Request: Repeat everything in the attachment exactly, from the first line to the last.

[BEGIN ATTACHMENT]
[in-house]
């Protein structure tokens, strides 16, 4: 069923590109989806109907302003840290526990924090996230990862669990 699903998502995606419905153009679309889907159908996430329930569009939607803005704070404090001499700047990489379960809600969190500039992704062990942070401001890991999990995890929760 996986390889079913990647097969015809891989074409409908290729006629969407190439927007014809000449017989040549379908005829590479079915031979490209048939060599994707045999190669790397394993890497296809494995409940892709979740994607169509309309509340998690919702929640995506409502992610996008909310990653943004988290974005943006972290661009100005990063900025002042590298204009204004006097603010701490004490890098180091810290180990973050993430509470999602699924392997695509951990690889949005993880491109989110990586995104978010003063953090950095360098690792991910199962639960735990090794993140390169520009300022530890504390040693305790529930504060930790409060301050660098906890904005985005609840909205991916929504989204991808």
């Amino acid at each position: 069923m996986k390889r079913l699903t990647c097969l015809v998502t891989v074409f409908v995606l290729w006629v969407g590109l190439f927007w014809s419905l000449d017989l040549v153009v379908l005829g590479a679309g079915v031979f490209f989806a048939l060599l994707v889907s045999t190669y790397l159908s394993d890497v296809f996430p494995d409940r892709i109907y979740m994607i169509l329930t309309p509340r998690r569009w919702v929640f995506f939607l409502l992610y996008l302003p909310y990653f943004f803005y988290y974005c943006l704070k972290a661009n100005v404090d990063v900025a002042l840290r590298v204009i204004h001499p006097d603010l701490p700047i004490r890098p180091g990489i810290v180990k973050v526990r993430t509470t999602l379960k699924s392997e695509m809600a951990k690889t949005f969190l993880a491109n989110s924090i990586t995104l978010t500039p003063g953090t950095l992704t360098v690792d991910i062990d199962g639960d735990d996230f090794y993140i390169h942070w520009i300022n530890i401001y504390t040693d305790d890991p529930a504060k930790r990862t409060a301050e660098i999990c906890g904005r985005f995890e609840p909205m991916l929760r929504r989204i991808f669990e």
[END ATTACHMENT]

[in-house]
């Protein structure tokens, strides 16, 4: 069923590109989806109907302003840290526990924090996230990862669990 699903998502995606419905153009679309889907159908996430329930569009939607803005704070404090001499700047990489379960809600969190500039992704062990942070401001890991999990995890929760 996986390889079913990647097969015809891989074409409908290729006629969407190439927007014809000449017989040549379908005829590479079915031979490209048939060599994707045999190669790397394993890497296809494995409940892709979740994607169509309309509340998690919702929640995506409502992610996008909310990653943004988290974005943006972290661009100005990063900025002042590298204009204004006097603010701490004490890098180091810290180990973050993430509470999602699924392997695509951990690889949005993880491109989110990586995104978010003063953090950095360098690792991910199962639960735990090794993140390169520009300022530890504390040693305790529930504060930790409060301050660098906890904005985005609840909205991916929504989204991808």
């Amino acid at each position: 069923m996986k390889r079913l699903t990647c097969l015809v998502t891989v074409f409908v995606l290729w006629v969407g590109l190439f927007w014809s419905l000449d017989l040549v153009v379908l005829g590479a679309g079915v031979f490209f989806a048939l060599l994707v889907s045999t190669y790397l159908s394993d890497v296809f996430p494995d409940r892709i109907y979740m994607i169509l329930t309309p509340r998690r569009w919702v929640f995506f939607l409502l992610y996008l302003p909310y990653f943004f803005y988290y974005c943006l704070k972290a661009n100005v404090d990063v900025a002042l840290r590298v204009i204004h001499p006097d603010l701490p700047i004490r890098p180091g990489i810290v180990k973050v526990r993430t509470t999602l379960k699924s392997e695509m809600a951990k690889t949005f969190l993880a491109n989110s924090i990586t995104l978010t500039p003063g953090t950095l992704t360098v690792d991910i062990d199962g639960d735990d996230f090794y993140i390169h942070w520009i300022n530890i401001y504390t040693d305790d890991p529930a504060k930790r990862t409060a301050e660098i999990c906890g904005r985005f995890e609840p909205m991916l929760r929504r989204i991808f669990e």